Dispelling the Common Law ‘rights’ myth
12 December 2017
Incorrect assumptions around the ‘rights’ of the common law spouse continue to abound and need to be addressed in financial planning, says Kay Ingram, director of public policy at national IFA LEBC.
The myth of the common law spouse lives on and it’s a fantasy which can have devastating consequences for one or both parties, not just on relationship break up but also in the event of ill health and death. Day to day, most couples who cohabit miss out on tax breaks and pension benefits available to those who are married
“If things go wrong they have little protection against loss of property rights, and no right to maintenance unless a separate legal contract provides for these. They can commit years to running a home, helping build a business, subsidising the other’s lifestyle, having children together but still be left with nothing.
The Office for National Statistics (ONS) has reported the number of cohabiting households more than doubled in the past 20 years, with 3.3 million in 2016 compared to 1.5 million in 1996 (ONS Families and Households Survey 2016). This means 6.6 million individuals are sharing family and financial responsibilities, but have no legal framework to fall back on if things go wrong.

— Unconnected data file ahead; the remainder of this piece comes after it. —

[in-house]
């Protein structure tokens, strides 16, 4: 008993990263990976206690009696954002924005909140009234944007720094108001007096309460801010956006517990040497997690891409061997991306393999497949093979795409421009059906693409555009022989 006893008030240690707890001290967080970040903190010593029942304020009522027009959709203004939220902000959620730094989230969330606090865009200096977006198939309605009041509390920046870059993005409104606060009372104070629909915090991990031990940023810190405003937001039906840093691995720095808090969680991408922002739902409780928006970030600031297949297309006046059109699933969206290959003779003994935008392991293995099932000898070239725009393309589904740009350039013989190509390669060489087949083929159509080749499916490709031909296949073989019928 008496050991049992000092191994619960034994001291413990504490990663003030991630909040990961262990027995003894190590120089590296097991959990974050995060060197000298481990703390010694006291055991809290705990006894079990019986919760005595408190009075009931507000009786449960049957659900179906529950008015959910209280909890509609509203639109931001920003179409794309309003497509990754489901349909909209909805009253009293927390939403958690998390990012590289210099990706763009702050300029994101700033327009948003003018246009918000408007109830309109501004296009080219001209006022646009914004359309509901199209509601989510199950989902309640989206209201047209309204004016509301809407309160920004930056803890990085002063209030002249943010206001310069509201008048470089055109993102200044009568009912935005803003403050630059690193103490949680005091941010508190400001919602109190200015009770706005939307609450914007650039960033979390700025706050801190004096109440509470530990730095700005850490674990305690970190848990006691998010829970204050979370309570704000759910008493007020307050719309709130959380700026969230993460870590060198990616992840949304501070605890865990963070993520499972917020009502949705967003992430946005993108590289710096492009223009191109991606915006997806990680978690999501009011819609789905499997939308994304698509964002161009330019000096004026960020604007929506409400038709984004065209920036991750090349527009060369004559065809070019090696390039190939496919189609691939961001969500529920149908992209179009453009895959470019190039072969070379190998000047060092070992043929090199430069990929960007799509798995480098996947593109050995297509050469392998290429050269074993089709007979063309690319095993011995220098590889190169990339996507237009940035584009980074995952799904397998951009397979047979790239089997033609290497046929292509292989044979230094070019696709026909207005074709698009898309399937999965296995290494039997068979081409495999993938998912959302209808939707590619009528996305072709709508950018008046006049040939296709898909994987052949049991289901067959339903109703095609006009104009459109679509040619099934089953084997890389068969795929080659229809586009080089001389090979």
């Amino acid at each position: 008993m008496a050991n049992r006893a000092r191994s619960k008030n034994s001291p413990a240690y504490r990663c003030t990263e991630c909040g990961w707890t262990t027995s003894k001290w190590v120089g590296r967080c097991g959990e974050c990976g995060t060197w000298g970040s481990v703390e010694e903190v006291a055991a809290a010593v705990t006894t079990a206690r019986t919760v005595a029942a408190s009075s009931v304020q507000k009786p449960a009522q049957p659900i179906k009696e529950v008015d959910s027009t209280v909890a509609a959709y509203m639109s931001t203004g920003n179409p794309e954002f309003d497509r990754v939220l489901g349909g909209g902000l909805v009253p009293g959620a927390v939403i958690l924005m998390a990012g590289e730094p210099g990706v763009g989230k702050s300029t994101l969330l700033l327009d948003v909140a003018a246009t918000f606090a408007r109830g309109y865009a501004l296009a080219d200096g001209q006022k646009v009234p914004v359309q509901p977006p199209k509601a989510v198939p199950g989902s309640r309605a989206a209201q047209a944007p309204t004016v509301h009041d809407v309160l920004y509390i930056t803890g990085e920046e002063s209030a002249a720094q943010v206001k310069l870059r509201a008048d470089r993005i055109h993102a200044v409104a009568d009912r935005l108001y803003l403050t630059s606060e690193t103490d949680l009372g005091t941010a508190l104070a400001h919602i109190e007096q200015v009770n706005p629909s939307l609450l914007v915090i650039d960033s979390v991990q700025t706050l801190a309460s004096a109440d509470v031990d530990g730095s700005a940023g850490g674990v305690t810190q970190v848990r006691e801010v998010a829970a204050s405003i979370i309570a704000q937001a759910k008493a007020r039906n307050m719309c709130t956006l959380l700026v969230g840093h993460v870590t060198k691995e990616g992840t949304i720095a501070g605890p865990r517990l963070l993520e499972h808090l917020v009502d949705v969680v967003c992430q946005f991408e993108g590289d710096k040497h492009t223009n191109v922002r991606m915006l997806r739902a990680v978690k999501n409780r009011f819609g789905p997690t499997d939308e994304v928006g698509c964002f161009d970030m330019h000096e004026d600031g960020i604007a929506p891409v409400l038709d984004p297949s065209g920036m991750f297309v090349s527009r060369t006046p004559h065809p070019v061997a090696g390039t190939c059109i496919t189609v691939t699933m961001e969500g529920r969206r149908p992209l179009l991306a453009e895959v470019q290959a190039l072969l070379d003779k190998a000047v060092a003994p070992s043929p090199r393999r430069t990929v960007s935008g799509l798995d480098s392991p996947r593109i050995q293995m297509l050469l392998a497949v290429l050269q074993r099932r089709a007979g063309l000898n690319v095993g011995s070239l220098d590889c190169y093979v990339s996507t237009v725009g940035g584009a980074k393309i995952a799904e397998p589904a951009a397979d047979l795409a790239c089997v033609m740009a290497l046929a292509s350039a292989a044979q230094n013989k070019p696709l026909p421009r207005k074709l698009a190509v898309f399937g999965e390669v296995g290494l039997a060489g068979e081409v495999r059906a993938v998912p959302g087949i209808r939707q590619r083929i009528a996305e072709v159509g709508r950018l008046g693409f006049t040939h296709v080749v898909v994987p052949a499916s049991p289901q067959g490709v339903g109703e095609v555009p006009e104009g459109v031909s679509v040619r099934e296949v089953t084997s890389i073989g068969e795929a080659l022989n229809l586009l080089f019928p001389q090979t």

In November, Jakki Smith won a landmark victory in the courts, when awarded bereavement damages by the health authority, which admitted its negligence contributed to the death of her long term partner. Had she been married, she would have had an automatic entitlement. Similarly, Denise Brewster had a long legal battle to win a dependant’s pension from her late partner’s pension scheme.
We know family lawyers are becoming increasingly concerned at the consequences of long term relationship break up and are asking policymakers to consider creating similar rights to those enjoyed by married couples, but until that is done a lot of people will be losing out.
Getting married can resolve a lot of these issues. Those who choose not to should get good legal and financial advice to avoid financial disadvantage when a relationship ends due to break up or death.
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